Unplug this Easter

Unplug this Easter

From the Leadership Team 

Recently the College hosted a Parent Information Evening with guest speaker, Brett Lee, former Queensland Police Officer, and detective in the field of Child Exploitation. Brett now works with schools and community groups to provide education on safe and responsible internet use. Encouraging our young people towards safe and responsible use of digital technology is such an important topic for us to be considering in this current age. You can access a recording of this must-see presentation here. 

We currently live in the technology age where more than 4.3 billion people across the globe use the internet and as a result, we have never been more widely connected. Social media connects families and friends across the world and COVID-19 certainly highlighted the wonderful opportunities that social media platforms offer each of us for connecting socially, educationally, and even professionally as we overcome the barrier of distance and separation. It is not all bad – we received extremely positive feedback from families with loved one’s inter-state or overseas last year on the ability to connect in via livestream to many of our end of year events.

However, despite the opportunities for connection that technology and social media provides, our society more widely has moved from a ‘we’ society – ‘we are all in this together’- to an ‘I’ society – ‘I am free to be myself’. One of the consequences of this ‘I society,’ has been the social isolation that many in our society feel (Sacks, 2020). I guess one of the weaknesses of digital connection is the fact that it does not involve face-to-face contact or the vulnerable intimacy of face-to-face connection. The immediacy of digital forms of communication has made it a default form of communication and a constant distraction for many young people today.

On average, teenagers in America spend between 7 and 9 hours a day watching a screen (Sacks, 2020).  Without doubt, this is having a profound impact on our young people as technology takes the place of face-to-face connection. Mark Zuckerberg, the creator of Facebook with his wife Priscilla, published an open letter written for their daughter August, explaining why they felt it was important for her to make time to go outside and play, because childhood is magical. This example is simply highlighting that even those who have created these digital platforms, have also identified the associated risks of their use.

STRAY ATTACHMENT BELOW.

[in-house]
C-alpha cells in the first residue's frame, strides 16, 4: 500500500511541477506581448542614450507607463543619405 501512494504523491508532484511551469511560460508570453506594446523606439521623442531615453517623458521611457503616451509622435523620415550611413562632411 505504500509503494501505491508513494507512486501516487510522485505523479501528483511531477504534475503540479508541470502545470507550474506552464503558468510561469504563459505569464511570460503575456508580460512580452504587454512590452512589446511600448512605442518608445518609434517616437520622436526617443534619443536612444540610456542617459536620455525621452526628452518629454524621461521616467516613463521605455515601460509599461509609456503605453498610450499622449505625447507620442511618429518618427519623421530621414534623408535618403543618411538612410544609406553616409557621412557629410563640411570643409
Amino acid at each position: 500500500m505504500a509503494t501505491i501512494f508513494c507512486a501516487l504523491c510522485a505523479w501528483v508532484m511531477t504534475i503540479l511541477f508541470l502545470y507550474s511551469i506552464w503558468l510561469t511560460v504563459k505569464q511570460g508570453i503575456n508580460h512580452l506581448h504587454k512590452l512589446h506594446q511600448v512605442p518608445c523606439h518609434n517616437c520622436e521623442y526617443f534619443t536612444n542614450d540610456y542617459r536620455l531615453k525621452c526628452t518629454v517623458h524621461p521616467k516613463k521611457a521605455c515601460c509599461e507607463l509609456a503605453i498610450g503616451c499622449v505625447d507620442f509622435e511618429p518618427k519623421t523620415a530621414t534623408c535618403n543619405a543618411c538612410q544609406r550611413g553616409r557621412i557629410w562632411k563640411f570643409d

Genesis staff are currently adopting a Staff Email Charter which is a set of guidelines that aims to help us actively reduce the number of emails sent and received. Therefore, providing more time for core business; reducing the distraction throughout the day; supporting work/home harmony and in certain instances, finding more effective methods of communication. I also recently read of a family that agreed to have one day per week without digital technology and social media. They called it their Shabbat … the Sabbath, the Hebrew word for cease and rest. They took this time to disconnect digitally but reconnect through face-to-face communication and quality time together.

As Easter approaches, we are reminded of the death and resurrection of Jesus. The purpose of Jesus Christ’s life was to offer himself as a sacrifice for our wrongdoing and in turn give us a fresh start and new beginning. But as we look at how Jesus lived life, it was all about connection and relationship with people and his father God. As we break across the Easter weekend to remember the life and sacrifice of Jesus, could I also encourage Genesis families to consider taking a break from digital technology and social media for a day or two, making an effort to do things that help us reconnect on a face-to-face level with those around us.

I wish our Genesis community a very special and refreshing Easter break and trust that you will find quality time to connect with family and friends, face-to-face.


Paul Sterling